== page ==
Rural banks' vanishing act

Rural banks' vanishing act

Decrease in locally owned rural banks having negative impact on small business owners and rural communities.

ENTREPRENEURS and owners of small start-up businesses in rural areas must successfully pitch their ventures to "faraway, unknown banking officials" to survive rather than relying on local lenders as in the past, according to Baylor University researchers.

Increasingly, bank branches are headquartered in distant urban areas — and, in some cases, financial "deserts" exist in towns with few or no traditional financial institutions such as banks and credit unions.

That means local lending to individuals based on "relational" banking — with lenders being aware of borrowers' reputation, credit history and trustworthiness in the community — has dropped, according to a Baylor study published in the journals Rural Sociology and International Innovation.

Instead, more individuals launching small businesses are relying on relatives, remortgaging their homes and even drawing from their pensions — all of which are risky approaches, said lead researcher Charles M. Tolbert, professor and chair of the department of sociology in Baylor's College of Arts & Sciences.

However, for the 30% who obtain loans through the traditional lending method, that approach also can be very challenging, according to the article, "Restructuring of the Financial Industry: The Disappearance of Locally Owned Traditional Financial Services in Rural America."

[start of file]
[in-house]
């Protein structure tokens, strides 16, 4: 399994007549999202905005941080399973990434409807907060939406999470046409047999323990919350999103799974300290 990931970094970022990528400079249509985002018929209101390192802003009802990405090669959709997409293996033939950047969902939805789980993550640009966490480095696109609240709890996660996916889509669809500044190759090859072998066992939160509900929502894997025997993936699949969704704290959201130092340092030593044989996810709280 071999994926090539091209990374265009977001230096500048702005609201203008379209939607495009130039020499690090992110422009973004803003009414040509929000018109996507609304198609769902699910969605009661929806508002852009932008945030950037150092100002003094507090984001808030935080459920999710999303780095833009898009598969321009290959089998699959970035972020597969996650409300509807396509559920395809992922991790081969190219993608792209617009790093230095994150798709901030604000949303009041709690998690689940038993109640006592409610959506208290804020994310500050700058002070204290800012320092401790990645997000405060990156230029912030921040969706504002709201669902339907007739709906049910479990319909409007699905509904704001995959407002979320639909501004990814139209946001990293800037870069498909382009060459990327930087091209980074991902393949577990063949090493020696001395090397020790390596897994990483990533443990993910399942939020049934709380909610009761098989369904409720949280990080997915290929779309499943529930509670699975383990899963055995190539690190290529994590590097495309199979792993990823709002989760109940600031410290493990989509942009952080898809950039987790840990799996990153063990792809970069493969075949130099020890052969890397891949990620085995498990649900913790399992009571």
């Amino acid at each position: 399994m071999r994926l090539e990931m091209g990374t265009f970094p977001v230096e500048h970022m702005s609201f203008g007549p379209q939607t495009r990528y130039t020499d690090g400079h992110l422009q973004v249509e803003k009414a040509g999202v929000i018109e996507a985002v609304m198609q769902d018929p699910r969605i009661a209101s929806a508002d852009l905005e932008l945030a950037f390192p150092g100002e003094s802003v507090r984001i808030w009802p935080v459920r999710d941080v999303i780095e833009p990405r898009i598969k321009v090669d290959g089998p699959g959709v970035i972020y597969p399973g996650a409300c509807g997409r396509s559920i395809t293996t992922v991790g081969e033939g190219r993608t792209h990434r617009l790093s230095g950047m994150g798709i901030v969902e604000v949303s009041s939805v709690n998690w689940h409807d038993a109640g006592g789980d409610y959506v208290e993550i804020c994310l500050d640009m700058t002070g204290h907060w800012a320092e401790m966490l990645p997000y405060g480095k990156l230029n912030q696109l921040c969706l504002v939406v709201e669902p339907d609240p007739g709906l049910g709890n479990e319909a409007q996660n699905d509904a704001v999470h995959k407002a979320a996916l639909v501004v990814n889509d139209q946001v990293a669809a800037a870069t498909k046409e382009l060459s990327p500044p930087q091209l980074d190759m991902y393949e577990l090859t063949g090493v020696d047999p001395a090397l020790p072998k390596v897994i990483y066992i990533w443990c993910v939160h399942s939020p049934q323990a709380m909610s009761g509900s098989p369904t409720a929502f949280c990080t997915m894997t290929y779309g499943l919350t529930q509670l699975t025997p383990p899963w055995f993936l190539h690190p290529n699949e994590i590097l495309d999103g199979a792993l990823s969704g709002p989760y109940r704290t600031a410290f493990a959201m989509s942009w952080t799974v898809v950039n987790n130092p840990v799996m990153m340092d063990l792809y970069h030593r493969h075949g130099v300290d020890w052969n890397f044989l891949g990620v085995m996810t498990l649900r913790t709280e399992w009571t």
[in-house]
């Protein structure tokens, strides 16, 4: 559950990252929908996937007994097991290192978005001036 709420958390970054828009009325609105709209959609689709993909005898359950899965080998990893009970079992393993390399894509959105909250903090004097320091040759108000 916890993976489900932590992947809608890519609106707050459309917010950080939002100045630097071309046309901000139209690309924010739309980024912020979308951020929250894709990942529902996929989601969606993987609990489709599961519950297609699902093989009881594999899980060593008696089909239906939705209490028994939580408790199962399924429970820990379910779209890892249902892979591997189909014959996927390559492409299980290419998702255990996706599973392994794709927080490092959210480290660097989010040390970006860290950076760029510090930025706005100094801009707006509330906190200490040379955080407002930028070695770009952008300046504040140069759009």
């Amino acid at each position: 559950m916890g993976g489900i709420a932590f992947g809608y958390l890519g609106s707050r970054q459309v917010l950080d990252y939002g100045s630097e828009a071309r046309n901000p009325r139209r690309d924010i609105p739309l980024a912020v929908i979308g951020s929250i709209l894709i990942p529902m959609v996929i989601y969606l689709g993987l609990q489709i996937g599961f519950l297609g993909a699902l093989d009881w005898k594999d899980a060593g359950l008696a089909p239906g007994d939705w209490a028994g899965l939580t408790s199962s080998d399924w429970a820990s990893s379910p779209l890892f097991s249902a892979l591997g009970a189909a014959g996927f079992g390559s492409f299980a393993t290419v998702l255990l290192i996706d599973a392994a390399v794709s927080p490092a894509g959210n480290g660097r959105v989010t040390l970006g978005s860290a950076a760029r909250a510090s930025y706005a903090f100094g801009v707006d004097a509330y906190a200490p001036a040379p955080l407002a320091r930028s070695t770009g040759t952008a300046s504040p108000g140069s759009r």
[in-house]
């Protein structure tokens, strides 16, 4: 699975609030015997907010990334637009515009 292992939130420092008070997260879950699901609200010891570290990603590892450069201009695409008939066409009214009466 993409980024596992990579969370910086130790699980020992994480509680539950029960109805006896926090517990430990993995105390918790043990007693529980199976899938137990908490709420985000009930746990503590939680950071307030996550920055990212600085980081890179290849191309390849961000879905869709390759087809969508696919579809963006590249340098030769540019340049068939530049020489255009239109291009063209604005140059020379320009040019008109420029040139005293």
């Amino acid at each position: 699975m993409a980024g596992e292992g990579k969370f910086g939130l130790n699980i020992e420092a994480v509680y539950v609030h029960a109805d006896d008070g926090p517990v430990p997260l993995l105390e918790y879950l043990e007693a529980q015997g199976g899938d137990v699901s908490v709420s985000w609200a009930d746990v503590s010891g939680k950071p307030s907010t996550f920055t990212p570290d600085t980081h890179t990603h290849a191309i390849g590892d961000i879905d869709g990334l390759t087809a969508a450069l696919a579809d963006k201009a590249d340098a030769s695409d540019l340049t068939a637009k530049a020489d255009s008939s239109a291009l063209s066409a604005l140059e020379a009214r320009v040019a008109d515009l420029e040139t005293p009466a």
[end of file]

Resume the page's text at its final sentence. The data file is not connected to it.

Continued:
Federal Deposit Insurance Corp. (FDIC) statistics showed that from 1984 to 2011, the number of banking firms in the U.S. fell by more than 50% to just fewer than 6,300, while the number of branches almost doubled to more than 83,000, according to researchers' analysis of data from the FDIC national business register. For the study, Baylor researchers partnered with the U.S. Census Bureau Center for Economic Studies.

The research is important because local businesses and entrepreneurs are increasingly vital for rural employment growth, Baylor sociology professor Carson Mencken added. Many rural areas lack job opportunities or have lost them, in part because rural manufacturing jobs have been exported overseas to lower-wage destinations.

The researchers obtained data on loan application outcomes for all U.S. small business and farm loans for the past decade. Besides quantitative findings, the study included interviews with individuals who had applied for loans at local banks that had been taken over by national banks. Many of those expressed dissatisfaction with high interest rates or, more often, rejection.

Many small businesses — especially new business owners — do not have "hard data" on earnings and credit scores to compete for loans at big, non-local banks, the researchers noted.

Some interviewees reported that even when restructured local banks are familiar with individuals' "soft data" — such as credit history and reputation — they are far more interested in lending to companies that will bring in large manufacturing.

As an example, among more than 30 small business owners in rural Texas who were interviewed, one young woman had to borrow from her father to open a specialty cake business after being discouraged by a bank, and an elderly woman who built a restaurant and banquet hall had to invest her own money when the bank's terms were too difficult and interest rates were too high, Mencken said.

Researchers plan to continue studying to learn whether communities with more local banks receive higher approval rates than those with fewer community banks.

Volume:86 Issue:10

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